“Streets is the only home we know”

By Ann Wambui

June 5, 2019, a rainy Wednesday at around 7:45 AM my colleague and I left Nairobi for Lodwar, Turkana county in the Northern part of Kenya. After a few hours of settling in  the town we sought out to meet some of the officials who would be helping us move around to collect children voices for a documentary for the Day of the African Child to be marked on June 16, 2019.

The theme of this day is “Humanitarian Action” and therefore our focus this time was on vulnerable children so our concern was much on children living in the streets. This is because despite the Ksh7.9bn that orphans and vulnerable children were allocated in the 2018/19 budget, children are still living in the streets with all the push and pull factors still unresolved. This trickles down from death/abandonment by bread winners, available money from begging, freedom to move around the streets and independence just to mention a few.


In this town, mobility is either by walking, motorbike or taxi which is relatively expensive but business still goes on. As we later came to learn, there are no short-route matatus operating in this county, however, there are shuttles going for long distances example Eldoret, Nakuru or Nairobi.

Our expectation was to get views from children about the available and accessible assistance they get from humanitarian organizations. But this changed while we got there because the family we spoke to, had a different story.

Florence Ekadeli is a wife and a mother to four children living in a beautiful homestead in Kanamkemer. Part of her worry are the children she sees in the streets begging and running around when they should be in schools or somewhere with family. Which is why she took the initiative to go where these families are based in the market area and have a conversation to see how she can help. It is after this, that she took in four children who were willing and ready to go to school.

I am not happy when I walk around and see children especially on weekdays begging. I often ask myself what can I do to help and that is why I decided to have take them to school because they deserve an education and a better life.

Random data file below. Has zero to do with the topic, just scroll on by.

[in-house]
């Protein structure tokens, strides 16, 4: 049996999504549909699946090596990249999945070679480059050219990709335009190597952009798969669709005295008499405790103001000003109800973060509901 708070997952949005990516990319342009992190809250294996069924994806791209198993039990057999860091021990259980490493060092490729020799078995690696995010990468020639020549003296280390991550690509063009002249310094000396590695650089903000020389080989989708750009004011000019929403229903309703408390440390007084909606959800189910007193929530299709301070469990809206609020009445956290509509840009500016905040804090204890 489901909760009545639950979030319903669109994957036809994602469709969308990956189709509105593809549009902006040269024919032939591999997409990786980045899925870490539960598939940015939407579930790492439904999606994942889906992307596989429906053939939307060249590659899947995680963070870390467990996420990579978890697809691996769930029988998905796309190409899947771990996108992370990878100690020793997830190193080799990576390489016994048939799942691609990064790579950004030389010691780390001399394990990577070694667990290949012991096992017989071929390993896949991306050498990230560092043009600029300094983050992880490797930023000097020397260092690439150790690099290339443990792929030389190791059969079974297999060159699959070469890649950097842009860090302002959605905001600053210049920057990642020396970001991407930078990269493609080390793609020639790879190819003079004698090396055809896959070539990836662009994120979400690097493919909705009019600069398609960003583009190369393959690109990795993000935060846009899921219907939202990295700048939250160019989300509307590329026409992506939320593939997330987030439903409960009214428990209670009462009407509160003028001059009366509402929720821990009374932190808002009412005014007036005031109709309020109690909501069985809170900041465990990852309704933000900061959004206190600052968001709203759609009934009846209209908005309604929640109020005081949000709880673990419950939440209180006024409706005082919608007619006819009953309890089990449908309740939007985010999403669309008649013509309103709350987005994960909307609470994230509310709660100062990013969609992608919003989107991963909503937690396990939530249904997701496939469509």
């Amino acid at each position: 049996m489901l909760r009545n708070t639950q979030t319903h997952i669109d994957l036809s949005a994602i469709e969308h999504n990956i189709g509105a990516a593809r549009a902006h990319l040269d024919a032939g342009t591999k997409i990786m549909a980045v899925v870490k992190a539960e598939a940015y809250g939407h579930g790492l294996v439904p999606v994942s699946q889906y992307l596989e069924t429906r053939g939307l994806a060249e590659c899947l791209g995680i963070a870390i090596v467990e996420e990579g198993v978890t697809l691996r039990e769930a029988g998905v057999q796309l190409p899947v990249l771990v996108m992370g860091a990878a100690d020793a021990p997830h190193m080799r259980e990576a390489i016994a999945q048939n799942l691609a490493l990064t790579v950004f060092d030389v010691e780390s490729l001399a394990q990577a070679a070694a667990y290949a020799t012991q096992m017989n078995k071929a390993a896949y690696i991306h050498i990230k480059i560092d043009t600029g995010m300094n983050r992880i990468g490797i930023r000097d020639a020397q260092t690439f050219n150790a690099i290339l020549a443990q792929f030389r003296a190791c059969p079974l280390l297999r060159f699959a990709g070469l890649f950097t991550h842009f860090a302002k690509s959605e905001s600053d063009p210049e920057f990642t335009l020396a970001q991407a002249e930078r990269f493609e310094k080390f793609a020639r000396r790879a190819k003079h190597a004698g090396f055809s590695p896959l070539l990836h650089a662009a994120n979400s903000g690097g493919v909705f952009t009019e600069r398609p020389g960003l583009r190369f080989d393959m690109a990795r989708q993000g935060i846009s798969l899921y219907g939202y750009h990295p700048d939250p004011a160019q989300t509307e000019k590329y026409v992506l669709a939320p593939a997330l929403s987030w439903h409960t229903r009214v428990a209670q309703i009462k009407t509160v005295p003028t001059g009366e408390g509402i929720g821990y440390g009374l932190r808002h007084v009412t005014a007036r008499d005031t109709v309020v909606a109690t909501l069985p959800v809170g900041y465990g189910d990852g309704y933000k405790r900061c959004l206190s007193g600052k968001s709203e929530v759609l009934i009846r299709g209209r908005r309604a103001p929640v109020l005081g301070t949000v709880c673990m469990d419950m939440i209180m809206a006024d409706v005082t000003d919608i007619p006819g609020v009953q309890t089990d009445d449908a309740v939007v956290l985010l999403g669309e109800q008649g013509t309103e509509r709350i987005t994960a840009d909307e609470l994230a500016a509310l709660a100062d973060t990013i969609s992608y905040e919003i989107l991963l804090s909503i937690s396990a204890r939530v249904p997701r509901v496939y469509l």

Her story changed our perspective because what she did was an act of humanity. And sometimes it is not always about what organizations or the government can do, but us as community members, can do in our capabilities to take care of others.

While filming with our subject family, we paid a visit to Sokoni, a market place constructed but not in use, where a group of families living in the streets have made home. Children from infancy to adolescents are all living together in four walled-rooms and have taken responsibilities of taking care of each other as a unit.

Some girls have bore children in the same place and the unit continues to grow which means there are a lot of things at stake including birth certificates for the newborns as well as the mothers because truth is, most of them have no parents, meaning the family and life they know is that of the street. Vaccination for the infants becomes another hustle yet the same budget seeks to further expand access to affordable healthcare, by allocating Ksh2.0 billion which leads me to ask, isn’t the universal healthcare meant for each citizen of Kenya?


Through the interactions with these amazing, calm, beautiful souls, they shared of how the authorities beat them at times when they are found wandering the streets looking for meal. While all this is happening, some of the boys said they often have to hawk tomatoes or potatoes or push a wheelbarrow for some women in the market, and in return get food or Shs.50. (This is not right by any chance)

From the gatherings, and words from one of the older boys, seemingly their spokesperson, one thing clear and that is their willingness to get an education. To go to school and get a basic education like the rest of the “normal” children who enjoy privileges.

From the whole experience, we took home that community members have a role to play in children’s upbringing and this includes those not from the same home or family. The government and humanitarian organizations can do much but as individuals, we can play our part. It could be that there is a children shelter that you volunteer in in your free time, it could be a feeding program with the little that you get, getting to do such kind of things with your family or as neighbors.

Encouraging the spirit of sharing and exhibiting that sometimes it is not about the amount of resources you have but using the little or available to serve all. Children living in the streets have been assumed to be rough and mean, but it is not in their nature. They maybe this way because they also feel threatened by people who assume they are thieves anytime they are chilling somewhere or in a crowd. These are children just like any other needing love and affection. Next time you are walking somewhere and a child approaches you, do not shun them away, if you have coins/notes to spare, go to a hotel or a shop and buy her/him a meal. Our children are important, all our African children are important.


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